Social entrepreneurship has been acknowledged by scholars as a veritable tool to accelerate the decline in unemployment and poverty. However, the contribution of social entrepreneurship to sustainable economic development in Nigeria has not been felt. This study, therefore, sought to examine the influence of social entrepreneurship on employment generation and poverty alleviation in Nigeria with specific reference to Nigeria Association of Social Workers, Federal Capital Tertiary (FCT) Abuja Chapter. A descriptive survey was employed for the study. Purposive sampling technique was used to select 150 members of the Nigeria Association of Social Workers, Federal Capital Tertiary (FCT) Abuja Chapter. Data were sourced through a structured closed- ended questionnaire designed by the researcher for the study with the aid of personal interview. Data were analysed with the aid of mean, standard deviation, Pearson correlation, and Linear regression. The results revealed that social entrepreneurship measured by social problem solving, social value, social responsibility and human teamwork has a significant relationship with employment generation and poverty alleviation. The study, therefore, concluded that social entrepreneurship is a driving force of social and environmental goals that have an impact on sustainable economic development. Subsequently, the study recommended that government at all levels, private organizations and non- government organizations should embrace the concept of social entrepreneurship and address the issues such as insecurity, acute unemployment, and abject poverty ravaging our society. More also, the concept of social entrepreneurship should be included as a separate branch of management courses in all tertiary institutions of learning.

Open Access Original Research Article

Which form of Chinese Characters is More Beneficial to Education: Research of the Influencing Factors Based on Aliquot Linear Regression

Mei-Er Zhuang, Wen-Tsao Pan, Hui-Dan Luo

Asian Journal of Education and Social Studies, Page 1-10
DOI: 10.9734/ajess/2019/v4i430129

There are two forms of Chinese characters, the simplified and the complex form. The simplified Chinese characters are widely used in most parts of China, while the complex form are still used in several parts of China, namely Hong Kong, Macao and Taiwan. Some studies proposed that the complex Chinese characters are conducive to improving the learning effects, but some scholars hold opposite views. In order to further explore the role of different forms of Chinese characters in field of education, this paper studied the factors affecting the learning effects and willingness of students who use simplified Chinese characters for a long time. With the questionnaire experiment and the aliquot linear regression method, data were collected, processed and analyzed. This analysis shows the complex Chinese characters have an impact on certain students' learning effects and willingness, while some will learn better using simplified characters. These differences vary from person to person due to individual’s specific situation, which provides some suggestions to education practice.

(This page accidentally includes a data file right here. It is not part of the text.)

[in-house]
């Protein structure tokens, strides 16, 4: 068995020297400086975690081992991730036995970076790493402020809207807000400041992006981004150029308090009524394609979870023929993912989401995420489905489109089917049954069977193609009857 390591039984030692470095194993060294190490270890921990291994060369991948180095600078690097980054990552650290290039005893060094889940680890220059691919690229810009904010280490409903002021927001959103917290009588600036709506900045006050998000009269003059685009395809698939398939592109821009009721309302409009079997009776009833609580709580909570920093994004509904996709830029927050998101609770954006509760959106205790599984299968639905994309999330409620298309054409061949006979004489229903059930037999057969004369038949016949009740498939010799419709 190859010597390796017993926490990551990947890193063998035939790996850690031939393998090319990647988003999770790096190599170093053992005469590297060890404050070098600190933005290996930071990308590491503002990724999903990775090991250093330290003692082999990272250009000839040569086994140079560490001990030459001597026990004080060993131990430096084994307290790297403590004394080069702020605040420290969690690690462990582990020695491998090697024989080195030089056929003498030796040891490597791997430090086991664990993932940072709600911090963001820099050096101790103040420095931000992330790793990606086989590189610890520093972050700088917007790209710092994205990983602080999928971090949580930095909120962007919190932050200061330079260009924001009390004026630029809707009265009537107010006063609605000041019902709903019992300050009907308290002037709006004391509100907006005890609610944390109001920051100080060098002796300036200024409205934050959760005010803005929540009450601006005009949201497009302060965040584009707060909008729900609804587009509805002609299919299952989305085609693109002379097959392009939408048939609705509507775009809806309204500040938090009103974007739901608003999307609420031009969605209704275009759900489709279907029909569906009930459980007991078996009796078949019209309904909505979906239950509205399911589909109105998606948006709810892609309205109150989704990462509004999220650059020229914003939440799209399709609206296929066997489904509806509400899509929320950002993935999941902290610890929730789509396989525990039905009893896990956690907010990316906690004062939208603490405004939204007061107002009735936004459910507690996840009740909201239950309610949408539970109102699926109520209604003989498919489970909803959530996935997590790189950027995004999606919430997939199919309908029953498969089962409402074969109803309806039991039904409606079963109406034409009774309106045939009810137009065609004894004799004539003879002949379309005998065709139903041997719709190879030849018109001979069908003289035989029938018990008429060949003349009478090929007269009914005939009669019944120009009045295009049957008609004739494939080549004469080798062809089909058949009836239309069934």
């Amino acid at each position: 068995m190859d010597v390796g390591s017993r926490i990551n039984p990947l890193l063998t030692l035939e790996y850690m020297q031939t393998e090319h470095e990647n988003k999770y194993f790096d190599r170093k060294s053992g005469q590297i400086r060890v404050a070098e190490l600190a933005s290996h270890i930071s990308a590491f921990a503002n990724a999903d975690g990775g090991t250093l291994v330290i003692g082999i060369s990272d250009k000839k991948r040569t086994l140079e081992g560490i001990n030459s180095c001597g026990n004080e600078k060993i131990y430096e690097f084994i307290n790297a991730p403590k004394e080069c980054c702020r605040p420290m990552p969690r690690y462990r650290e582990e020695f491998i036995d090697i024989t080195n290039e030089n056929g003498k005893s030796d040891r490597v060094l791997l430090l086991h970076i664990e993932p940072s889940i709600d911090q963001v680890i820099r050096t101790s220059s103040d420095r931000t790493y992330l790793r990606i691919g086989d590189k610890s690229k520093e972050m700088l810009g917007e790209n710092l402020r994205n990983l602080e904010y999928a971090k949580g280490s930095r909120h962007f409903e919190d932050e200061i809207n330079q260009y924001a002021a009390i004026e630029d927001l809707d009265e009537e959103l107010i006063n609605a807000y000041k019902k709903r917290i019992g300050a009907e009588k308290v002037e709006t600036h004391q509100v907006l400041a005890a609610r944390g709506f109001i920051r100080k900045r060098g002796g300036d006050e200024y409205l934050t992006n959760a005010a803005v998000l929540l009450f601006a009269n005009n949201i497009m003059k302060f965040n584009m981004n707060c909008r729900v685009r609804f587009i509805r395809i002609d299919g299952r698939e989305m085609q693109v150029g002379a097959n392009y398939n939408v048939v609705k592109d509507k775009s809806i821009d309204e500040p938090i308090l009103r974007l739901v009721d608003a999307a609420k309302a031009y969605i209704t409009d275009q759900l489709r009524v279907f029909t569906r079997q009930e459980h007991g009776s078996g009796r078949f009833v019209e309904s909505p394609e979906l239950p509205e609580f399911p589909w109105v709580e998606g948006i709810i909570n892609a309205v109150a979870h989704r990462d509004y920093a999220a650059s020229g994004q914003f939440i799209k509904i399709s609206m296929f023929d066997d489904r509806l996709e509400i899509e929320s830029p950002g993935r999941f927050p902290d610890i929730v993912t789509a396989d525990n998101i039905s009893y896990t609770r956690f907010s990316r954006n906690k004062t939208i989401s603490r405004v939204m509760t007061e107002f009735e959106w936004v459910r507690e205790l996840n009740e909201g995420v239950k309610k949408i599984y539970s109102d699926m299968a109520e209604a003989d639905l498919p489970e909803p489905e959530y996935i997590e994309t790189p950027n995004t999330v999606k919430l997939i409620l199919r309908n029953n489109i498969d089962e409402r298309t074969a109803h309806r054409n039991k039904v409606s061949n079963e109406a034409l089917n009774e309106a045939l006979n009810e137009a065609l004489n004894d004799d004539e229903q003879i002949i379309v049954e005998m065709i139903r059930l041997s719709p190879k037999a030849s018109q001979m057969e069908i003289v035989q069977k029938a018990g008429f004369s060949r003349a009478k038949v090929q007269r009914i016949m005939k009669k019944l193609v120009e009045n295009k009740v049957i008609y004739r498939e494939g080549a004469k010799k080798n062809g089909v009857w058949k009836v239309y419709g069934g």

Open Access Original Research Article

Unraveling the Metaphysical, Epistemological, and Ethical Elements of Oromo Proverbs

Chemeda Bokora

Asian Journal of Education and Social Studies, Page 1-8
DOI: 10.9734/ajess/2019/v4i430131

Long ago the external world (most prominent among which is the west) had excommunicated African mind from the realm/ treasure of reasoned knowledge. According to Hegel, Hume, Kant, and others, for any thought (about human life, about knowledge and truth, good and bad, right and wrong, mind and matter; about human nature and the universe we inhabit) to count as reasoned knowledge it must be subject to writing. African philosophers like Hountondji, Appiah, Bondurin, etc. have also expounded that individualist element, the main or only yardstick of reasoned knowledge, as they have put it, is missing in the traditional genre of thought. Apiece of these characterizations are unfair as they have indisputably tried to discredit the thoughtful knowledge built on oral tradition.

The central point in this article, therefore, is unraveling the practical reasoned knowledge exhibited in the traditional genre of thought. The aspiration is partly alluded to the task of being informative about the place of Oromo society and, by extension, traditional African thought in the realm of global knowledge.

This is done by closely examining the metaphysical, epistemological, and ethical elements embedded in some proverbs of the Oromo.